Bag of Cthulhu Figures

Intended for use in its Call of Cthulhu CCG, Fantasy Flight Games will be releasing its Bag of Cthulhu in April.

First introduced in our Call of Cthulhu: The Card Game Core Set, we are making available this April our Bag of Cthulhu. Included in the Bag of Cthulhu, are six large Cthulhu figures (55mm) and 24 small figures (20mm). These miniature statues of Cthulhu are beautifully carved accessories that can be used as extra domain markers and success tokens for your Call of Cthulhu LCG games, or they can be used to ornament any game which incorporates eldritch horror.

Unlike the six specimens found in the Call of Cthulhu: The Card Game Core Set, the figures in the Bag of Cthulhu have been delicately inkwashed to ensure that you can spot every non-euclidian detail of these little gems.

These things look pretty cool for just $14.95 for the 6 large and 24 small figures,

Bag of Cthulhu

Hasbro’s Customizable Xevoz Action Figure Game

Hasbro has launched a line of action figures — Xevoz — that can be customized with interchangeable parts and then sent into battle against each other using a pretty innovative looking (if simplistic) combat system.

I’ve seen a couple of customizable action figures games (mostly collectible ones aimed at the RPG/CCG crowd) — none of which, to my knowledge, have been particuarly successful. This looks like something that might actually succeed depending on the pricing for the action figures.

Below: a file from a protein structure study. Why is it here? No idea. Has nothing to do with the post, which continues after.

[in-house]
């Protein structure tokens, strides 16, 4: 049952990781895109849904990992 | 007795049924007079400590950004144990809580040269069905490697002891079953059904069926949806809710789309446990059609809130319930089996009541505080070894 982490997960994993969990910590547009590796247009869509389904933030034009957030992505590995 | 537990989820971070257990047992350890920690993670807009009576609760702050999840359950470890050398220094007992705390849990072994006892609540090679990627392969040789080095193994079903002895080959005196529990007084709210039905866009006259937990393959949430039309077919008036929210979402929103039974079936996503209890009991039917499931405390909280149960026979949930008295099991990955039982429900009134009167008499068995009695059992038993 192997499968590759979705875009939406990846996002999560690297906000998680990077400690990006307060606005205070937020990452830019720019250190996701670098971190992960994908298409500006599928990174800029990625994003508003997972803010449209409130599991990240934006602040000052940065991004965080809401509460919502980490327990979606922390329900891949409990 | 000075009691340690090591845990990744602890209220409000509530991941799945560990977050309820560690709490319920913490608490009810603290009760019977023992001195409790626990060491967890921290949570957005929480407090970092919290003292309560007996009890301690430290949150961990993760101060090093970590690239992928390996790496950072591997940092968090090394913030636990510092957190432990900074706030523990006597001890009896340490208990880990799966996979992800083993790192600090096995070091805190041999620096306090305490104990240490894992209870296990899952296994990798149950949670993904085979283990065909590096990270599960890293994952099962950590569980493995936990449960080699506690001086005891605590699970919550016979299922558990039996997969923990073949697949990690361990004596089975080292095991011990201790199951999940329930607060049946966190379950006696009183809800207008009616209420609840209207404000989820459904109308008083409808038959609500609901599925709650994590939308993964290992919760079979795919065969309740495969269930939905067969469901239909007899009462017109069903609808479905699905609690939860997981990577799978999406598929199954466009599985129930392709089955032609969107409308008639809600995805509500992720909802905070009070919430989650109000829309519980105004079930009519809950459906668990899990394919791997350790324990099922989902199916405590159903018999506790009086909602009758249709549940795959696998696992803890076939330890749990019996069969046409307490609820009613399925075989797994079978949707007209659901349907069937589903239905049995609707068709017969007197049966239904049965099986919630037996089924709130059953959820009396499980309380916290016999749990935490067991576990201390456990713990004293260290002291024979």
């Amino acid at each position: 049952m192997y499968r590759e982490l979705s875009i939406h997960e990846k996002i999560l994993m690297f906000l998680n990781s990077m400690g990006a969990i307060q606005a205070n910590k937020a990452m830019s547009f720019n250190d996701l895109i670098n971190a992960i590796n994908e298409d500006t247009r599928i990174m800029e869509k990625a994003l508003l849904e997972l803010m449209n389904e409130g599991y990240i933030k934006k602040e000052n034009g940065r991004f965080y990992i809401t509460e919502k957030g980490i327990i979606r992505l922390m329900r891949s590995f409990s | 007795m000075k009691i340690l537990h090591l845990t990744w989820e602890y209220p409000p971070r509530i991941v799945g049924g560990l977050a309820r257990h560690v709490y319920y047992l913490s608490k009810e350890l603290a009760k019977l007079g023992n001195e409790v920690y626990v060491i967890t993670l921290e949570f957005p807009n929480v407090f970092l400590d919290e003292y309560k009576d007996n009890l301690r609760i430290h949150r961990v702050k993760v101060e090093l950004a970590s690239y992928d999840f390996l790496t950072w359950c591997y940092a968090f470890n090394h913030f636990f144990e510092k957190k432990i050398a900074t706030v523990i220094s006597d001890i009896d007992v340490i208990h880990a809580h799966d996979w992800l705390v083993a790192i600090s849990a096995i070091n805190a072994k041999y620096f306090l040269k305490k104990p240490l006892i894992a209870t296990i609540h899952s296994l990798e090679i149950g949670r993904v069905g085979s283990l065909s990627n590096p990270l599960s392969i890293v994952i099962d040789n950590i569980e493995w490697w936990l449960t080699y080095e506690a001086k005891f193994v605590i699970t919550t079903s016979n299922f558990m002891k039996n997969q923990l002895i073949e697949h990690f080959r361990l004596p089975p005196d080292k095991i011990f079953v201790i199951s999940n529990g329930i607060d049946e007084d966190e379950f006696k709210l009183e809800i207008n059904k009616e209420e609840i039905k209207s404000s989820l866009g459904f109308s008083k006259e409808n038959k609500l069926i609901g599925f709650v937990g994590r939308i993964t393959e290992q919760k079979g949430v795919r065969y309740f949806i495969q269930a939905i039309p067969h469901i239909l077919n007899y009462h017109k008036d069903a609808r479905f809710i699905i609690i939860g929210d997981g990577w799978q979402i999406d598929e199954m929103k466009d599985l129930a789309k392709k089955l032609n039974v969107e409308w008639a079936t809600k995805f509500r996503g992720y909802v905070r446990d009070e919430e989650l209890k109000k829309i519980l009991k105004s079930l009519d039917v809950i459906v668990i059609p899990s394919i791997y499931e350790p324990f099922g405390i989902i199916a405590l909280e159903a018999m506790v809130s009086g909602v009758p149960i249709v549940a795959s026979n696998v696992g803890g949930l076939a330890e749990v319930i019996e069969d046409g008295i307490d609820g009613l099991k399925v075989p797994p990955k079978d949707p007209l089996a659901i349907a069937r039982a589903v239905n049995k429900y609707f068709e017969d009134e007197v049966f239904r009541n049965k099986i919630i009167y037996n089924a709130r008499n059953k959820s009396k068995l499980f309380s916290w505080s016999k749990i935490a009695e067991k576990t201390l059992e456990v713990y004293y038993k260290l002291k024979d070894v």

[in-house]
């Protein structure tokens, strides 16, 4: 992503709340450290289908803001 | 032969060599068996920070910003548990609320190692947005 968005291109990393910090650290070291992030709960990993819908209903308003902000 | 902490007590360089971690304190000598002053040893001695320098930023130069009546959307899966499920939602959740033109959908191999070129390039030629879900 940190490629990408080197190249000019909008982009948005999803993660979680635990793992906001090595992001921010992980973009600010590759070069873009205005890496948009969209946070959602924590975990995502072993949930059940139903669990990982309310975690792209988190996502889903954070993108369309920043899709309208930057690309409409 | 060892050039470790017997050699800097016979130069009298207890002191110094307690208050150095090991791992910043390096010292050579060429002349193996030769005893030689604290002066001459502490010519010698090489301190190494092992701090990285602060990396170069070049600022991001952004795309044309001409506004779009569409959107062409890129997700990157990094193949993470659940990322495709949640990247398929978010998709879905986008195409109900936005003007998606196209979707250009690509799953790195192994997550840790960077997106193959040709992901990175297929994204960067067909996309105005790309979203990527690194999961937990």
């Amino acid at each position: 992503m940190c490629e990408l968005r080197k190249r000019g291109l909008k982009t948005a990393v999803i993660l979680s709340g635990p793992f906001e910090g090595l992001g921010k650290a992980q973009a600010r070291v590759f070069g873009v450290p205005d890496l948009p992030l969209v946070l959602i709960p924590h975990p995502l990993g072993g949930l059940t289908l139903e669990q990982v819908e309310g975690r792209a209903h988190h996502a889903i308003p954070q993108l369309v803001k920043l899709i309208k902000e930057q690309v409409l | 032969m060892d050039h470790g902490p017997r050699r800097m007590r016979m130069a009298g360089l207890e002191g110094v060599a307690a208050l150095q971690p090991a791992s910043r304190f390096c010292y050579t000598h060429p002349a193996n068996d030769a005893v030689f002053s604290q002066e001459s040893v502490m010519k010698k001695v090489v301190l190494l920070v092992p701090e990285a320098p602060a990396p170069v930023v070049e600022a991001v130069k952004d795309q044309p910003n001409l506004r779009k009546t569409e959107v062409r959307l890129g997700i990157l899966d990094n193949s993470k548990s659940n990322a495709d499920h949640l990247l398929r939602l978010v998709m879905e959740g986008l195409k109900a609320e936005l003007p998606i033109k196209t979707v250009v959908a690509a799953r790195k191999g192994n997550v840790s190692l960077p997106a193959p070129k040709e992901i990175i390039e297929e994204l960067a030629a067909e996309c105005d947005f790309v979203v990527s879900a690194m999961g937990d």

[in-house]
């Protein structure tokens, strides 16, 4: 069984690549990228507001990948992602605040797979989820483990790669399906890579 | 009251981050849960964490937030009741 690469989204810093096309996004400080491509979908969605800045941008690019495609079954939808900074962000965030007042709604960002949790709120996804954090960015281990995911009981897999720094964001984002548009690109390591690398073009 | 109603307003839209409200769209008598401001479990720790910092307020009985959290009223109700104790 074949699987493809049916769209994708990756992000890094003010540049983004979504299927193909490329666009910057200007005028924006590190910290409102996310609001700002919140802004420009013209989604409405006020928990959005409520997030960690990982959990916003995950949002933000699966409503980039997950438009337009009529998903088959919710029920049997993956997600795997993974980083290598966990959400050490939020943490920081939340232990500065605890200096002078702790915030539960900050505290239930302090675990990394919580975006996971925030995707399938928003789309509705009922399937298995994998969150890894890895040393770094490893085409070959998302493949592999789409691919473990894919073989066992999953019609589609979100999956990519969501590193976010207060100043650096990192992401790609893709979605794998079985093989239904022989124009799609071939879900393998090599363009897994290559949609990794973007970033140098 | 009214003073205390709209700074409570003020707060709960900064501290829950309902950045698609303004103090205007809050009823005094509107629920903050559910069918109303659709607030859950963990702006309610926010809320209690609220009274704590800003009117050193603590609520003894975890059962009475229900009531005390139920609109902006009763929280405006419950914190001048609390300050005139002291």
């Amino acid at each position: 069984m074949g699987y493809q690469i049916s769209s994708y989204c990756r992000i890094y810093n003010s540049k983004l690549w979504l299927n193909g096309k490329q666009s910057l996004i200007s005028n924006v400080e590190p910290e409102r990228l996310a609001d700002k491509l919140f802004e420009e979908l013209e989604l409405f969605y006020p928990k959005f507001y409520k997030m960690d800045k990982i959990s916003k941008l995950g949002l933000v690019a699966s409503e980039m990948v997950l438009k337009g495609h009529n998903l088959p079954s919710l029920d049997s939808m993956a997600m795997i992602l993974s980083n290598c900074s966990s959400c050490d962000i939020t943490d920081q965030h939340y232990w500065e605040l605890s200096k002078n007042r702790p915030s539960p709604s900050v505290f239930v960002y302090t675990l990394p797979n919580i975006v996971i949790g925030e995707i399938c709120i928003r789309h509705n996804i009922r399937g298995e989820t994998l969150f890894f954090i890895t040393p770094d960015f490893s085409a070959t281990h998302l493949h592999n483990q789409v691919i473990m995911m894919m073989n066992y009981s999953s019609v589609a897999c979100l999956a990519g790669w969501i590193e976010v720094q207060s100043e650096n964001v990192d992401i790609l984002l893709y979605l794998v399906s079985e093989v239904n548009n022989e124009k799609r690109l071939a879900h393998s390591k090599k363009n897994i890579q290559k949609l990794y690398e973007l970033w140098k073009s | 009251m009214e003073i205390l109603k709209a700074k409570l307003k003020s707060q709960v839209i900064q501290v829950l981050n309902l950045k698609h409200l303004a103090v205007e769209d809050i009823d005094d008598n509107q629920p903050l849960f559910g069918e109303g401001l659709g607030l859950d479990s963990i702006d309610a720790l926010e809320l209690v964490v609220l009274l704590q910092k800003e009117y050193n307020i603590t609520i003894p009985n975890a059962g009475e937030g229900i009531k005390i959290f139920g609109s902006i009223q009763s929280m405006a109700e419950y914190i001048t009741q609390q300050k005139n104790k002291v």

A Really Customizable Card Game

I have never found customizable card games such as Magic: The Gathering all that compelling. I’ve played it a bit and still have some cards lying around somewhere but was never that impressed by them.

Now along comes an interesting experiment — a CCG where you can design your own cards on a website and then print them out and include them in your deck. The game is called DragonElves and is being produced by Lester Smith, who wrote the Dark Conspiracy role-playing game, and Jim Ward, who worked on the Dragonball Z CCG.

Here is how the game works: you buy a game collector’s tin that comes with 32 cards, a rulebook, and a scratch-off coupon. The coupon contains a code worth anywhere from 1,000 to 100,000 points. Take the code and go to the DragonElves website, where you enter the code and the points are then added to your account.

From the website, you can design your own cards with different images, text, and abilities, with each of the cards costing points — the more powerful the card, the more points it costs. Then just print the cards out on your printer and you are good to go.

While this is an interesting experiment, there are a couple of problems that have to be overcome (and no indication how they will be overcome).

The obvious question is how will DragonElves prevent people from mocking up their own cards using Photoshop? Who needs points when you can just import the cards and images into a graphics program and make your own? (Sounds like a good market — how about a free online CCG a la some of the free RPGs out on the net).

The card design tools also need to be much improved. Maybe it is just because it’s in beta testing, but the tools used on the DragonElves site are very unfriendly at the moment.

Third, I wonder if the current crop of color printers is up to the task, especially since most color inkjet ink runs on contact with water, which might be a big problem around the gaming table. Whether or not people are willing to print their own cards is another issue — something cool that DragonElves (or anyone) might do is mockup and sell blank CCG card-style paper for inkjets and/or color lasers. Now that would be cool.